- Sarah Tucker
COVER STORY: The History of Teardrops
by: Sarah Tucker
Teardrop trailers first became popular in the 1930s, when magazines such as Mechanix Illustrated published plans. The first teardrop designs incorporated standard 4 by 8-foot sheets of plywood with hardwood spars. Teardrop trailers remained popular until the mid-1960s, after which they disappeared from mainstream camping. However, in the late 1990s, plans became available on the Internet and in recent years teardrop trailers have made a resurgence and are again growing in popularity. While not all-encompassing, this is just a small part of the history that was the beginning of teardrop trailer.
In the December 1936 issue of Mechanics and Handicrafts, this article ran and seems to be the oldest known written artifact about teardrop trailers. It includes very little on the background of the units but does have step by step instructions for building one. I personally loved the first photo of the movie star entering her trailer. The author posted a material list and cost analysis at the end of the article that will make anyone building in today's society smile...or maybe grimace. And thus...the birth of the DIY teardrop trailer plans.
Founder of Kit Teardrop Trailers
Editors Note: Marty Boehme has been generous in offering some of his knowledge on the background of teardrops and the men who have built this wonderful pastime of tiny camping.
Bill's high school yearbook says he was the most "studious boy". After graduation, he wanted to get out of Spokane, since there were no opportunities there during the depression years. His dad dropped him off on a hill, where he would most likely be picked up by a slow moving truck driver on the steep upgrade. He ended up in Southern California.
After this experience I felt a debt to all those who reached out to me and from this I drew my mission statement: ‘Show people things they wouldn’t normally see, to inspire them to do things they wouldn’t normally do.’ Dedicating myself to this was the best way I could think to repay them. I left my old life with a renewed passion I would not have had without that event.”
He was a self-learned man, putting together a ham radio as a teen. At the age of 19, he was given an electrician journeyman’s book and passed the tests to be a radio technician. He used this talent to work in the movie industry shortly before the beginning of WWII. Always being fascinated with airplanes, he quickly moved to management where he oversaw the building of a basic trainer aircraft for the WWII war effort.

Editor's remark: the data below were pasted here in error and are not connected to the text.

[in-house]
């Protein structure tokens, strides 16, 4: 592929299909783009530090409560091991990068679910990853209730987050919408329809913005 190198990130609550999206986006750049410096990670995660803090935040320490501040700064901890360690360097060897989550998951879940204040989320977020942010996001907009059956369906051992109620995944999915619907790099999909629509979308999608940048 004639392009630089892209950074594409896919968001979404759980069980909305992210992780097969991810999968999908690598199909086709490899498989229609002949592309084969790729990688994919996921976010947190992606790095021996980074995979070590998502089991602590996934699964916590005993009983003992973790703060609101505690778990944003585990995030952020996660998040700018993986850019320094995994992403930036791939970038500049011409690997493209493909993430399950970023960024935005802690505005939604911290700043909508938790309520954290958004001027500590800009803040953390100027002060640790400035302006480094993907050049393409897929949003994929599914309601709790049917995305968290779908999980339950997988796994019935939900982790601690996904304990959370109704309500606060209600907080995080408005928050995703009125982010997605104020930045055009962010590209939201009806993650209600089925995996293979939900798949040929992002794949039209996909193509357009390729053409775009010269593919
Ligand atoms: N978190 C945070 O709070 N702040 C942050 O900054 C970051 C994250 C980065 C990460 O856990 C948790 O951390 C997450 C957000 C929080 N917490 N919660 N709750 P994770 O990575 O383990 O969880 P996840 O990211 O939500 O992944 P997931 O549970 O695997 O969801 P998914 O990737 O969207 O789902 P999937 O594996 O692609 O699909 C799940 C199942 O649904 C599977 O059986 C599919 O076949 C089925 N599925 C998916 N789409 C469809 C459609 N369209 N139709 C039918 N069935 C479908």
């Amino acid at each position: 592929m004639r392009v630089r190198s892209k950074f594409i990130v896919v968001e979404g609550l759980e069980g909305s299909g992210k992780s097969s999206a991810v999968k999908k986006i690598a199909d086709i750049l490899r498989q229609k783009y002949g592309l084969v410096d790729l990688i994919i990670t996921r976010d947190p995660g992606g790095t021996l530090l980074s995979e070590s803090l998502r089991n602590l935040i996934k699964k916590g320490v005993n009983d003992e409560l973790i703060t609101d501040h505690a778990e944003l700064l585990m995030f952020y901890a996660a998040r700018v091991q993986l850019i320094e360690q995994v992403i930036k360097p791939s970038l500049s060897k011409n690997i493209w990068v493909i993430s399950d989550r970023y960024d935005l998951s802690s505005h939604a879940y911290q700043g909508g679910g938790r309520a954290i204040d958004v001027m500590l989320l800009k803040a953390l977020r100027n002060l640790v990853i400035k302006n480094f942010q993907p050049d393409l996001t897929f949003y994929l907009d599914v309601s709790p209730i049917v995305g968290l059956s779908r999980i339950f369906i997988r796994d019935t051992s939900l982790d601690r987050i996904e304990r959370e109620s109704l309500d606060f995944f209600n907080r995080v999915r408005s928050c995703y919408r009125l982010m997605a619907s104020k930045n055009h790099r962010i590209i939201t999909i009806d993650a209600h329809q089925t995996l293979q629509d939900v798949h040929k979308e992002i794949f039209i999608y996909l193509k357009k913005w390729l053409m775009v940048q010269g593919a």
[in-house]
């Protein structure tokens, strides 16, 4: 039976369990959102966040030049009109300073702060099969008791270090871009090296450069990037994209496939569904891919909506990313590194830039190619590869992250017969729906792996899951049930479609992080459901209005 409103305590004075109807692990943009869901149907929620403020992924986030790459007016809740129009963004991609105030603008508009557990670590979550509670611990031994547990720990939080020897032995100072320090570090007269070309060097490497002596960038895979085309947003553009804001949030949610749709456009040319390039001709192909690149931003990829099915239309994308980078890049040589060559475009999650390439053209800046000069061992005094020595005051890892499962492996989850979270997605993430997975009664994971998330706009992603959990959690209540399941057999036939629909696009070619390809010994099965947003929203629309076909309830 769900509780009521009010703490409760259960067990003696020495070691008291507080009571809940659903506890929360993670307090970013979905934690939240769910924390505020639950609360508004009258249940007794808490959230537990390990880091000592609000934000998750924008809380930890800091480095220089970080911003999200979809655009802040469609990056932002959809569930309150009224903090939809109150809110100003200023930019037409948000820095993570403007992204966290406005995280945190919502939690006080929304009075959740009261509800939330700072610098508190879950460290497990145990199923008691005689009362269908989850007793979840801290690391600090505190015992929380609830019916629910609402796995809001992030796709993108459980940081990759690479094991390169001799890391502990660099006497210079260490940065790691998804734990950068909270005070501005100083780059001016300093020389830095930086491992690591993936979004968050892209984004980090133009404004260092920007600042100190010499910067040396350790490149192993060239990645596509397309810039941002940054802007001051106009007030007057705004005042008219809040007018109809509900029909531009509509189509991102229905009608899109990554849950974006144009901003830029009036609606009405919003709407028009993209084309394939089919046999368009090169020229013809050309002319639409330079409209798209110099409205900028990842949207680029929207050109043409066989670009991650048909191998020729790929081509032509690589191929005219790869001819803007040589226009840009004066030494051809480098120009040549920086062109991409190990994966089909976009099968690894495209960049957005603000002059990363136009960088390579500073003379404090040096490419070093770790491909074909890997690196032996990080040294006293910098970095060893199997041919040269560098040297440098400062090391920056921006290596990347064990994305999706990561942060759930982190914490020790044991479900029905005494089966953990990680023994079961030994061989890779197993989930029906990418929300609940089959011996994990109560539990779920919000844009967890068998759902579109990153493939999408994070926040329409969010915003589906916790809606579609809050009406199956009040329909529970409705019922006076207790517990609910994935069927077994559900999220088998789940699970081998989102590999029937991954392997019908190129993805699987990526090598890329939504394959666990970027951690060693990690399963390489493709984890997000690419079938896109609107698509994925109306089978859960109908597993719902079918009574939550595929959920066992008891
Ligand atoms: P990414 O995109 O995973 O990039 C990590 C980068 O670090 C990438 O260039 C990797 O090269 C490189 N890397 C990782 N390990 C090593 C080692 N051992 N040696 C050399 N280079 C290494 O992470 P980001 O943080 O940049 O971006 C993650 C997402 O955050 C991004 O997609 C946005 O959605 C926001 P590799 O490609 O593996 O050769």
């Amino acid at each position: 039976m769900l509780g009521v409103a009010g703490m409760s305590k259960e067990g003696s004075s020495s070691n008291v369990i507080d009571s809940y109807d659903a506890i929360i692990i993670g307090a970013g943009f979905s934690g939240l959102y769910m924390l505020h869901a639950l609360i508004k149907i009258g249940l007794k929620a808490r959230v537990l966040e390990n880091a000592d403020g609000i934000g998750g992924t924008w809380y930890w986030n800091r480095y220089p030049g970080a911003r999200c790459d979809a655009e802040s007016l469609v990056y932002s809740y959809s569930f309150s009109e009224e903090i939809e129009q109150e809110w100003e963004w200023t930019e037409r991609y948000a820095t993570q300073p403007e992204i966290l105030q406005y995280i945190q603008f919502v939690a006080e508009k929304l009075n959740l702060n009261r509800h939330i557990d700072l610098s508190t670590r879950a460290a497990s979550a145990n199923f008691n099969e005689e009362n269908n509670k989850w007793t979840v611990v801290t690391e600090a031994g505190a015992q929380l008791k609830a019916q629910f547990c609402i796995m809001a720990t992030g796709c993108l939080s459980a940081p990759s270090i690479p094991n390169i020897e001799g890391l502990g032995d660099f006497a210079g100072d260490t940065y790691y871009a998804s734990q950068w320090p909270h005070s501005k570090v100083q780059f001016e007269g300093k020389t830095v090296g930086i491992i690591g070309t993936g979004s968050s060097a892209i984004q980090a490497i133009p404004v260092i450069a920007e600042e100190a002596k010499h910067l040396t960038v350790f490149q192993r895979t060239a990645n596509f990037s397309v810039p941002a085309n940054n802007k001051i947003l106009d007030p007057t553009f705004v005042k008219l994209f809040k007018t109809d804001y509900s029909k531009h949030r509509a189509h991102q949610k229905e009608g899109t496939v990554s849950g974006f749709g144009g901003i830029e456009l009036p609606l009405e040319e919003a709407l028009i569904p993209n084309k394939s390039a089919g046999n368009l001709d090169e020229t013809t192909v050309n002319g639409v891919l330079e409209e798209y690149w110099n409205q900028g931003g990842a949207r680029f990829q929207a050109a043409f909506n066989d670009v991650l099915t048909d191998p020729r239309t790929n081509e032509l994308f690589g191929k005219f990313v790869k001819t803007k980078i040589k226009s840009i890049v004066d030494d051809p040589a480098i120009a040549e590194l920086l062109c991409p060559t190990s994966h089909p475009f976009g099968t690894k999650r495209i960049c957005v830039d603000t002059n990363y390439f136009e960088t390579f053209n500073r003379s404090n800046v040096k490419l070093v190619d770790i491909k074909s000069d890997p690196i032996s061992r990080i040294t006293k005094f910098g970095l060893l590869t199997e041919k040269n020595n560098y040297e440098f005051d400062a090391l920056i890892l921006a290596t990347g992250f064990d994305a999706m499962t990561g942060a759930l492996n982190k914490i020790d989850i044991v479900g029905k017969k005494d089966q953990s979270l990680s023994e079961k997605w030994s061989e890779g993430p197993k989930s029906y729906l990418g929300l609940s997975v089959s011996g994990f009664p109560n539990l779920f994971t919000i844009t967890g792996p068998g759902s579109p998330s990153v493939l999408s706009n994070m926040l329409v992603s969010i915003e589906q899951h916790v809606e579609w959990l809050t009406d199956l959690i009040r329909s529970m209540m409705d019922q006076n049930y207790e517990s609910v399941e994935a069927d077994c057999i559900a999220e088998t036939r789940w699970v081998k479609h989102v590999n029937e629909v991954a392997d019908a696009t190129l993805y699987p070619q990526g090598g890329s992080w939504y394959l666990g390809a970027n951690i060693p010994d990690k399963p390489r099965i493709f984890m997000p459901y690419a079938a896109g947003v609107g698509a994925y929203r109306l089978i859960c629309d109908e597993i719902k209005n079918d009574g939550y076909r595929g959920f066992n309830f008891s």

Just after the end of the war, Bill developed the most enduring of all teardrop brands, the KIT Kamper. The company name was KIT Manufacturing Company and was headquartered in the shell of an abandoned fruit stand in Norwalk, California. Bill planned to offer the trailer as a kit (hence that name) but received very few orders in the beginning.
And so with partner, Dan Pocapolia, they began to offer 4 x 8 foot trailers fully assembled at dealer trade shows in February of 1946 for $500. They booked 500 dealer orders and were in business! Over the next year, the men took their initial model and made several revisions both to allow for quicker production and to be able to offer options. By mid-year they had orders for over 1,000 units and were operating two shifts that were producing 40 teardrops a day. By January of 1948, they had designed a larger trailer and the Kit Kamper line was shut down.
Eventually, the company became one of the biggest names in high-end RV manufacturing. Today the Kit teardrop is honored in the RV Hall of Fame museum as one of the founding manufactures of this industry.
After living in the San Francisco Bay Area for a number of years, Bill permanently retired on Orcas Island, Washington and lived there for 40 years. Bill Worman, the founder of KIT Teardrop Trailers, died July 15th of natural causes. Staying at the home of his son, Jack, in Sequim, Washington Bill’s health rapidly declined the last few months of his life. Bill was 93. Bill lost his wonderful wife, Ione about 18 years ago and is survived by three daughters, two sons and numerous grandchildren and great-grandchildren.
IN THE MAGAZINES
In the March/April 1939 issue of Popular HomeCraft magazine, a story by Hi Sibley ran entitled"Honeymoon House Trailer."
This article features a teardrop designed and built by Louis Rogers of Pasadena, CA for his wedding trip. The article's subhead "Built with Dimes, Total Cost $60" was no play-on words. Rogers literally saved every dime he received when purchasing something and eventually used those dimes to build his unit. The story also ran with detailed sketches and instructions on how to create a teardrop just like Rogers'.
TRAILER FOR TWO
In 1947, Hi Sibley was at it again with what has become the single most popular vintage story on teardrop trailers in Mechanix Illustrated.
This article features a teardrop designed and built by Louis Rogers of Pasadena, CA for his wedding trip. The article's subhead "Built with Dimes, Total Cost $60" was no play-on words. Rogers literally saved every dime he received when purchasing something and eventually used those dimes to build his unit.
The story also ran with detailed sketches and instructions on how to create a teardrop just like Rogers'.